|Galong Gets a Real Job|
|Tuesday, 07 December 2010 11:38|
Galong was in his mid-20s, living on the street, and working as a “doorman” at a bar near the Pratunam market when we found him fifteen years ago. Born with a kind of Downs’ Syndrome, he could speak only a few words, and unfortunately they weren’t the ones he needed to explain where he came from or how he came to live by himself in the most crowded neighborhood in Bangkok.
We don’t know much about Galong’s past, but we have a pretty good idea how he survived on the street: he is incredibly good-natured and loves to help people. Galong comes at you like a burst of joy, and his joy is irresistible. During his years on the street, many kind people must have looked after him.
Others, however, were surely less kind. As a perpetually innocent child, Galong could never possibly negotiate his way through an adult world without facing abuse and injury.
We invited Galong to live with us, and he gladly accepted.
From the day he arrived at Mercy, Galong tried to make himself as useful as possible (and still does), running errands for the cooks, lifting boxes (he’s quite strong for his four-foot frame!), and looking after the youngest boys in our shelters. But there were still too many hours left in the day for Galong to live in his imagination as a traffic and motorcycle policeman. (See our gallery: Galong Rides His Imaginary Motor Bike.) This activity is quite dangerous. Not every motorist takes Galong seriously. Plus, there are crazy drivers.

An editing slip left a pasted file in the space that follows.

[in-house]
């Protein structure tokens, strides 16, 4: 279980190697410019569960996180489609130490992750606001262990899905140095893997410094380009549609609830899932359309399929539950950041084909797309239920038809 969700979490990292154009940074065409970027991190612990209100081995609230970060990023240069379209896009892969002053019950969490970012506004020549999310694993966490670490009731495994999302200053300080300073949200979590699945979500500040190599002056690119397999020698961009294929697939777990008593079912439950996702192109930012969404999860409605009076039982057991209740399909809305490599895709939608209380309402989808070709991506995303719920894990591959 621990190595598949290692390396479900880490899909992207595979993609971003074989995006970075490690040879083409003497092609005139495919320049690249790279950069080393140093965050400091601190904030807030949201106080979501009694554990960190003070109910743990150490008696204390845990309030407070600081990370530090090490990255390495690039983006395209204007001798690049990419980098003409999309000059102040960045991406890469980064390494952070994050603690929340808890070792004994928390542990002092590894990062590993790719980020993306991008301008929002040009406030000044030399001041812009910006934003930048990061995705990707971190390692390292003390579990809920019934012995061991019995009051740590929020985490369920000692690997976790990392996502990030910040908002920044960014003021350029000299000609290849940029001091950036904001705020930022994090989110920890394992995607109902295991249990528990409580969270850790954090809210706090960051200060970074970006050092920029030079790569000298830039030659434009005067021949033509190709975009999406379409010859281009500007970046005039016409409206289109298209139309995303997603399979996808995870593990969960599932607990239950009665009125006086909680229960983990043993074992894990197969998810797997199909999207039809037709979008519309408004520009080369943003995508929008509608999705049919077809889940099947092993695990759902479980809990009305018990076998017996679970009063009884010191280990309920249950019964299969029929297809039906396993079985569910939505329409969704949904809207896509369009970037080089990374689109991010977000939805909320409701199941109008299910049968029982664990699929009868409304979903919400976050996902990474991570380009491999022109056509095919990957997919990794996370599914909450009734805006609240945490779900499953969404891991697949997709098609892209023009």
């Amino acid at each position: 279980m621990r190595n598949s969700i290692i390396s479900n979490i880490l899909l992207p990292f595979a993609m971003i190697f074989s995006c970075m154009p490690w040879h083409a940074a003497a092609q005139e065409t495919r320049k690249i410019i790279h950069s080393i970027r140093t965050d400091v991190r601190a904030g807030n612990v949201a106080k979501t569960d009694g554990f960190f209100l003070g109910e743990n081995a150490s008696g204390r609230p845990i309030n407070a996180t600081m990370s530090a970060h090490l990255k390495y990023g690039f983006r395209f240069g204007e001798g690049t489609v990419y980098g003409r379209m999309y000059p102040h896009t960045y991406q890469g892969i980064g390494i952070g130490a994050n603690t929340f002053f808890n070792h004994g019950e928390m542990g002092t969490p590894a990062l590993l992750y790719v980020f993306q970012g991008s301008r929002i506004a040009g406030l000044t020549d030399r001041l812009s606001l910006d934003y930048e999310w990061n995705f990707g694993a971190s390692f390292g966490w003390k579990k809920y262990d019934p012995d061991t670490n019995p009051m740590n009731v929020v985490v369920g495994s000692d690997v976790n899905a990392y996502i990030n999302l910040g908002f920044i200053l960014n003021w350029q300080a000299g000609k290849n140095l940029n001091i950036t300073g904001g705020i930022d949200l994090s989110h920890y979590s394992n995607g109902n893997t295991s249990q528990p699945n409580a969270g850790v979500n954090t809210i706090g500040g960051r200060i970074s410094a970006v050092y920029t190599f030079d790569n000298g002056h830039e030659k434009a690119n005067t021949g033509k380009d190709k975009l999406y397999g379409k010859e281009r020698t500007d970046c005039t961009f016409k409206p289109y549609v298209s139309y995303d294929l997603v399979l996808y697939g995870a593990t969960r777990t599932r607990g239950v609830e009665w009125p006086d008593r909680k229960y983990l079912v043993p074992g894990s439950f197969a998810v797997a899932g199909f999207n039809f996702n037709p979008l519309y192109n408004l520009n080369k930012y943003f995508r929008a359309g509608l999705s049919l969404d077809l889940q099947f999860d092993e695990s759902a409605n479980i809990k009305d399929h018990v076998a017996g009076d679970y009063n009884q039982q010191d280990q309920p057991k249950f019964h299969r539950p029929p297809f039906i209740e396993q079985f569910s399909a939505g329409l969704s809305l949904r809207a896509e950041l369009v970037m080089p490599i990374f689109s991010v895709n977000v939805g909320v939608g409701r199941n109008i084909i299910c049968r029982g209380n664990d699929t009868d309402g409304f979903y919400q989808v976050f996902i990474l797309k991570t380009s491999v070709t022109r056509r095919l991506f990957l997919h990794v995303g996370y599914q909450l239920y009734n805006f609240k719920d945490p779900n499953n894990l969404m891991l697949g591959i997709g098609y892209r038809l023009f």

So we enrolled Galong in our three-year kindergarten at Mercy Centre. He loved school – so much so that he graduated from kindergarten twelve consecutive years. Recently, Galong got bored with the routine, or maybe he felt he was too grown up for it. He decided to drop out, though he still cherishes his friendship with his old teacher and still visits her when he has the time.
These days Galong is quite busy. From 8 am until 4 pm, Monday through Friday, he works at a noodle stand down the street from one of our old shelters. The husband and wife who run the noodle stand love Galong and are happy he is a part of their lives.
Every working day, Mr. Suwich, a Mercy House Dad and member of our legal aid centre team, takes Galong to the noodle shop and brings him home to Mercy on a motorcycle. Galong has never been happier. Please visit the gallery. All photos by Yoonki Kim.
Related Article by Father Joe: A Ride on the Wild Side of Mercy.